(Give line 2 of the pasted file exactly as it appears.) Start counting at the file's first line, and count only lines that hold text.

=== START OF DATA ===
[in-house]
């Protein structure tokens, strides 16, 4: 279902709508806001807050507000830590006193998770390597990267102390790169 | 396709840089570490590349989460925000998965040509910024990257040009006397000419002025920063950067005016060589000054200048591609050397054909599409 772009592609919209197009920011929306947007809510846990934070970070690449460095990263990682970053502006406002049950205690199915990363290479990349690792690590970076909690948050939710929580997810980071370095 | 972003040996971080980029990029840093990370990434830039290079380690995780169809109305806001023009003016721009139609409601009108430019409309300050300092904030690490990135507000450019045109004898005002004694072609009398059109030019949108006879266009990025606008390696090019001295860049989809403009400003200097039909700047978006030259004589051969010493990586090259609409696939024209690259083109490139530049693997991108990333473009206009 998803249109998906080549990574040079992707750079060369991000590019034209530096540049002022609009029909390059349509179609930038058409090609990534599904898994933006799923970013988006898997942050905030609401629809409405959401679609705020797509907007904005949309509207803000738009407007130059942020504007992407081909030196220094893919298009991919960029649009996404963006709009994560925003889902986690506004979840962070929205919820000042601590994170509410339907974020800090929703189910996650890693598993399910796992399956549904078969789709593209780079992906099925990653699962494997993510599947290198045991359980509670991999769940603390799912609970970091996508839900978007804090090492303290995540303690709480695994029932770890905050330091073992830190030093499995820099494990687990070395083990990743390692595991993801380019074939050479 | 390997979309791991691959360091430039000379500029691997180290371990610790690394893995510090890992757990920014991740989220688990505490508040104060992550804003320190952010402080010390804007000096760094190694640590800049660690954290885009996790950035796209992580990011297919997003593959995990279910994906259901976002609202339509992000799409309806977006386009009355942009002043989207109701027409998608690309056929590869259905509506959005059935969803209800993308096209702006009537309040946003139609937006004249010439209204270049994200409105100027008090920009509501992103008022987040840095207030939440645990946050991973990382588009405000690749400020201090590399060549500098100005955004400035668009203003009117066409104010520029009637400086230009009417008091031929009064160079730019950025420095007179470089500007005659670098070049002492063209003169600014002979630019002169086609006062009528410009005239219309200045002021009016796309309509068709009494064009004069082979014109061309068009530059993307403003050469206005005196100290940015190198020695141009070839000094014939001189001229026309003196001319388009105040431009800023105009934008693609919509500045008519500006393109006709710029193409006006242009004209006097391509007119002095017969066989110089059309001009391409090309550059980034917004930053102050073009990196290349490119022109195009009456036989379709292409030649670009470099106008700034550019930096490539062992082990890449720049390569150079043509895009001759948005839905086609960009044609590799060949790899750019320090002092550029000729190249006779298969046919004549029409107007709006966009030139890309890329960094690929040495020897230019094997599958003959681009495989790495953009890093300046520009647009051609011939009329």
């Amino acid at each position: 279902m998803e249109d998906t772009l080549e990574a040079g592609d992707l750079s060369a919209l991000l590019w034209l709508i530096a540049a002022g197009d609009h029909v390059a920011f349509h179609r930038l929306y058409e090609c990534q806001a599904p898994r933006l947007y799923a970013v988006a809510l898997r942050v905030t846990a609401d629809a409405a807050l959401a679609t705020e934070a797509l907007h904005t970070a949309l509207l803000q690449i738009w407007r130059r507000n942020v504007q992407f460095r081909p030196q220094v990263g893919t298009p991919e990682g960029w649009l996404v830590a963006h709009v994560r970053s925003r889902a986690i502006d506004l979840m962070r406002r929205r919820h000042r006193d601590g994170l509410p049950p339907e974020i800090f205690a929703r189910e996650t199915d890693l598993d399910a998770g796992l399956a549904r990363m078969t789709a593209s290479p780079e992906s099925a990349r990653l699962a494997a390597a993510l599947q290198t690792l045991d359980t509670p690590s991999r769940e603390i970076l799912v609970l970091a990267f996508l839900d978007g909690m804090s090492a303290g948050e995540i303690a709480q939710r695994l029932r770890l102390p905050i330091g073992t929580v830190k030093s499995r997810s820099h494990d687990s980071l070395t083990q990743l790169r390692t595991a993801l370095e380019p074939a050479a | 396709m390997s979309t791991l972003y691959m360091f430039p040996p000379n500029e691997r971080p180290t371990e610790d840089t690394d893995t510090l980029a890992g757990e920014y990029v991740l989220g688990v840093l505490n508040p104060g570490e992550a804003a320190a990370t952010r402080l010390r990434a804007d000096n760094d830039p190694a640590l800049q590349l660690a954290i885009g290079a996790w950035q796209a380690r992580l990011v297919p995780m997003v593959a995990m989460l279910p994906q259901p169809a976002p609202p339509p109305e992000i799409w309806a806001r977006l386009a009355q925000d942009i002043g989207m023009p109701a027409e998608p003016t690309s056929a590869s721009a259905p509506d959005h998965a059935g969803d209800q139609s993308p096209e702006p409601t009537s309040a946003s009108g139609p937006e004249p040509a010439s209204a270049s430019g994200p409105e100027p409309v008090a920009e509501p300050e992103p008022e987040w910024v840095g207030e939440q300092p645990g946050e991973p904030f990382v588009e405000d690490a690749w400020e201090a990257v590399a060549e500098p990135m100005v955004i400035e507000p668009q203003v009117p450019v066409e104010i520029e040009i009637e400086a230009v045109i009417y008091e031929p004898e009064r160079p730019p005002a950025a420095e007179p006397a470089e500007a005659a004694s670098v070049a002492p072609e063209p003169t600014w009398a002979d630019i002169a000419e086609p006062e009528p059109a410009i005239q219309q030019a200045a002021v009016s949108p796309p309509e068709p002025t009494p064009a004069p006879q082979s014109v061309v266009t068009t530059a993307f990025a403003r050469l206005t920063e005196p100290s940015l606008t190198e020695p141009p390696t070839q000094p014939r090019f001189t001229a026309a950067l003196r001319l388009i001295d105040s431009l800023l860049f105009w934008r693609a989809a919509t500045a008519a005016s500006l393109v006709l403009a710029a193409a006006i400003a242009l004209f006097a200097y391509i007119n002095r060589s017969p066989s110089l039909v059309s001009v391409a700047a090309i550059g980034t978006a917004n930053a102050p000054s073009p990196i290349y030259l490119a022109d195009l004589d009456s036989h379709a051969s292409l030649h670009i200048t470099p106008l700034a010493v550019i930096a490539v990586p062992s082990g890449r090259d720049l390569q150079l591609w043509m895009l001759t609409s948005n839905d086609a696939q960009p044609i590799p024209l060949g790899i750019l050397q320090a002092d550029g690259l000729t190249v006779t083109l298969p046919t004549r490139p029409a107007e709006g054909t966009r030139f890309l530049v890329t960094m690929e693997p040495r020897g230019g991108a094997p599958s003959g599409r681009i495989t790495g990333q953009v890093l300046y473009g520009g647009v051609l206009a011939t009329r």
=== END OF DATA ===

């Protein structure tokens, strides 16, 4: 279902709508806001807050507000830590006193998770390597990267102390790169 | 396709840089570490590349989460925000998965040509910024990257040009006397000419002025920063950067005016060589000054200048591609050397054909599409 772009592609919209197009920011929306947007809510846990934070970070690449460095990263990682970053502006406002049950205690199915990363290479990349690792690590970076909690948050939710929580997810980071370095 | 972003040996971080980029990029840093990370990434830039290079380690995780169809109305806001023009003016721009139609409601009108430019409309300050300092904030690490990135507000450019045109004898005002004694072609009398059109030019949108006879266009990025606008390696090019001295860049989809403009400003200097039909700047978006030259004589051969010493990586090259609409696939024209690259083109490139530049693997991108990333473009206009 998803249109998906080549990574040079992707750079060369991000590019034209530096540049002022609009029909390059349509179609930038058409090609990534599904898994933006799923970013988006898997942050905030609401629809409405959401679609705020797509907007904005949309509207803000738009407007130059942020504007992407081909030196220094893919298009991919960029649009996404963006709009994560925003889902986690506004979840962070929205919820000042601590994170509410339907974020800090929703189910996650890693598993399910796992399956549904078969789709593209780079992906099925990653699962494997993510599947290198045991359980509670991999769940603390799912609970970091996508839900978007804090090492303290995540303690709480695994029932770890905050330091073992830190030093499995820099494990687990070395083990990743390692595991993801380019074939050479 | 390997979309791991691959360091430039000379500029691997180290371990610790690394893995510090890992757990920014991740989220688990505490508040104060992550804003320190952010402080010390804007000096760094190694640590800049660690954290885009996790950035796209992580990011297919997003593959995990279910994906259901976002609202339509992000799409309806977006386009009355942009002043989207109701027409998608690309056929590869259905509506959005059935969803209800993308096209702006009537309040946003139609937006004249010439209204270049994200409105100027008090920009509501992103008022987040840095207030939440645990946050991973990382588009405000690749400020201090590399060549500098100005955004400035668009203003009117066409104010520029009637400086230009009417008091031929009064160079730019950025420095007179470089500007005659670098070049002492063209003169600014002979630019002169086609006062009528410009005239219309200045002021009016796309309509068709009494064009004069082979014109061309068009530059993307403003050469206005005196100290940015190198020695141009070839000094014939001189001229026309003196001319388009105040431009800023105009934008693609919509500045008519500006393109006709710029193409006006242009004209006097391509007119002095017969066989110089059309001009391409090309550059980034917004930053102050073009990196290349490119022109195009009456036989379709292409030649670009470099106008700034550019930096490539062992082990890449720049390569150079043509895009001759948005839905086609960009044609590799060949790899750019320090002092550029000729190249006779298969046919004549029409107007709006966009030139890309890329960094690929040495020897230019094997599958003959681009495989790495953009890093300046520009647009051609011939009329």